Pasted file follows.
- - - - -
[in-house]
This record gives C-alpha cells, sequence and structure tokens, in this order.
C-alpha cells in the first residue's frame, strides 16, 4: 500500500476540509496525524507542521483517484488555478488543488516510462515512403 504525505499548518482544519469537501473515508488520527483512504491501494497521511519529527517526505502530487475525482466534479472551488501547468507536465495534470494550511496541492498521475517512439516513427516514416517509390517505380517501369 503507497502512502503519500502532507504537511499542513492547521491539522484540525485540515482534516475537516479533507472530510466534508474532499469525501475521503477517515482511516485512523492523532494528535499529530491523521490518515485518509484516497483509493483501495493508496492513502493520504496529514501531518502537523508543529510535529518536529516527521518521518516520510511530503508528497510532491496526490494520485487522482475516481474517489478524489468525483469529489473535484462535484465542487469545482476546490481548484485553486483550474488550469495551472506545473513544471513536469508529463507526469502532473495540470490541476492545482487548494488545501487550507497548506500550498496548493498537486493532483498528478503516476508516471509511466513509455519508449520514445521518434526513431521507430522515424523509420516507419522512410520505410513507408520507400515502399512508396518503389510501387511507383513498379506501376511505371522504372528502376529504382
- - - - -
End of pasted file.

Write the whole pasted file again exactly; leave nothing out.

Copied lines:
[in-house]
This record gives C-alpha cells, sequence and structure tokens, in this order.
C-alpha cells in the first residue's frame, strides 16, 4: 500500500476540509496525524507542521483517484488555478488543488516510462515512403 504525505499548518482544519469537501473515508488520527483512504491501494497521511519529527517526505502530487475525482466534479472551488501547468507536465495534470494550511496541492498521475517512439516513427516514416517509390517505380517501369 503507497502512502503519500502532507504537511499542513492547521491539522484540525485540515482534516475537516479533507472530510466534508474532499469525501475521503477517515482511516485512523492523532494528535499529530491523521490518515485518509484516497483509493483501495493508496492513502493520504496529514501531518502537523508543529510535529518536529516527521518521518516520510511530503508528497510532491496526490494520485487522482475516481474517489478524489468525483469529489473535484462535484465542487469545482476546490481548484485553486483550474488550469495551472506545473513544471513536469508529463507526469502532473495540470490541476492545482487548494488545501487550507497548506500550498496548493498537486493532483498528478503516476508516471509511466513509455519508449520514445521518434526513431521507430522515424523509420516507419522512410520505410513507408520507400515502399512508396518503389510501387511507383513498379506501376511505371522504372528502376529504382